Suppose you previously offered this service by scheduling a 2-hour initial training session based on the trainer's available time, and the implementation often extended to 2 weeks due to time constraints. In the Lean process, the customer essentially receives the same knowledge through videos and a separately booked, but shorter (30-minute) Q&A session. 30-minute time slots are typically easier to find in a busy trainer's calendar and closer in time.

This way, the turnaround time for this (onboarding) subprocess was reduced from, for example, 2 weeks to two days. The customer seemingly gave up a bit of the service offered directly to them but received the needed service much faster in return. Most likely, this exercise increased their perceived quality and satisfaction. Of course, following the same logic, the next step could be aiming for training-free, completely intuitive adoption, but that would be a matter for further development!

Defects and inspection are also essential aspects from the Lean perspective. The basic idea is that each task should be done right the first time. Correcting a faulty product or service and even inspecting whether the service was faulty are wastes from the perspective of process benefits. By standardizing the process, progress can be made gradually towards a more perfect service capability, although it should be kept in mind that when humans are involved in the process, errors can occur. One key is to increase automation, which helps deliver customer value with minimal variance.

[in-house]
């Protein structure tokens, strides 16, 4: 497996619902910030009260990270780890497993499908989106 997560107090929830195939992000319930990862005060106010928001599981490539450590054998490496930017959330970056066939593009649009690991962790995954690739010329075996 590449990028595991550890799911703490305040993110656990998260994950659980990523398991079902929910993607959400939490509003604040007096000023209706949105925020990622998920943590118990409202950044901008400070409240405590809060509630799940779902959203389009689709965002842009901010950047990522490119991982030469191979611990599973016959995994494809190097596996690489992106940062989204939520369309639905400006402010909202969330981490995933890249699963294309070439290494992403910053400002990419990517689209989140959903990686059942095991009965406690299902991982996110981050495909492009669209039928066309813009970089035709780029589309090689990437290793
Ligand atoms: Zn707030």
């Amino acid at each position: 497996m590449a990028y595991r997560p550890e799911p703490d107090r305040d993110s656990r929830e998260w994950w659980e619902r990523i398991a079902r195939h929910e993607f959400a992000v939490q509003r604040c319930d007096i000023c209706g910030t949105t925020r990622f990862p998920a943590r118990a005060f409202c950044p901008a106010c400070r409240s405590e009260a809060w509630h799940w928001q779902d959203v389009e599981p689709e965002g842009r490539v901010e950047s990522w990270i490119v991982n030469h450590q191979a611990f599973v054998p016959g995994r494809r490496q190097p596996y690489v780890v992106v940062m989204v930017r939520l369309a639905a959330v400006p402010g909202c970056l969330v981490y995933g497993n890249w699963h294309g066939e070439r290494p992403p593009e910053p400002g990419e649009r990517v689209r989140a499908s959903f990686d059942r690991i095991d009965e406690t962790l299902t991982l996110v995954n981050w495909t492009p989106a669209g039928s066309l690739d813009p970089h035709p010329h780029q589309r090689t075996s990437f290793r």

Wasted information and talent are, as mentioned, newer additions to the Lean canon, and they will be discussed in a future blog, so we won't cover it extensively here.

Identifying Process Parts that Create Value 

For the sake of simplification, let's assume that you have already organized your operations in a process-oriented manner to create value for your customers, rather than functioning based on functions. Let's do a small exercise.

  1. Take out a process description of any central process serving your customers. Has the process description been developed to distinguish subprocesses or even their phases?
  2. Now, here's the key question: which parts of the process can be eliminated without reducing customer satisfaction? Can you identify stages where skipping them doesn’t significantly detract value for customers
  3. If the previous section identified non-value-added (NVA) stages, you can symbolically mark them with a red line in the process description, indicating that these stages should be eliminated either through automation or by redesigning work. Automation may incur certain costs, but if it helps remove a step from the process that doesn't add value for the customer, it can be highly profitable. The same applies to re-designing work. The key here is whether the customer value-adding parts of the process (marked here with a traffic light code as green) can be combined in a temporal logic, so that the process doesn't need to go through the "red" operation described as not value-adding at all.
  4. Sometimes it's found that a process step identified as not value-adding in the previous phase is actually essential but non-value-adding. These could be, for example, tax or contract-related matters that must be handled even if they don’t directly add value. These essential non-value-added (ENVA) functions should be streamlined through automation, but by definition they cannot be entirely eliminated.
  5. Have you now color-coded all parts of the process as either red, yellow, or green? As a checklist, consider the following requirements: in value-adding parts, the product or service is transformed (input is processed), the customer is willing to pay for this change, and the work is done right the first time (no need to search for errors and correct them).

Practical Exercise: Building a Value Compass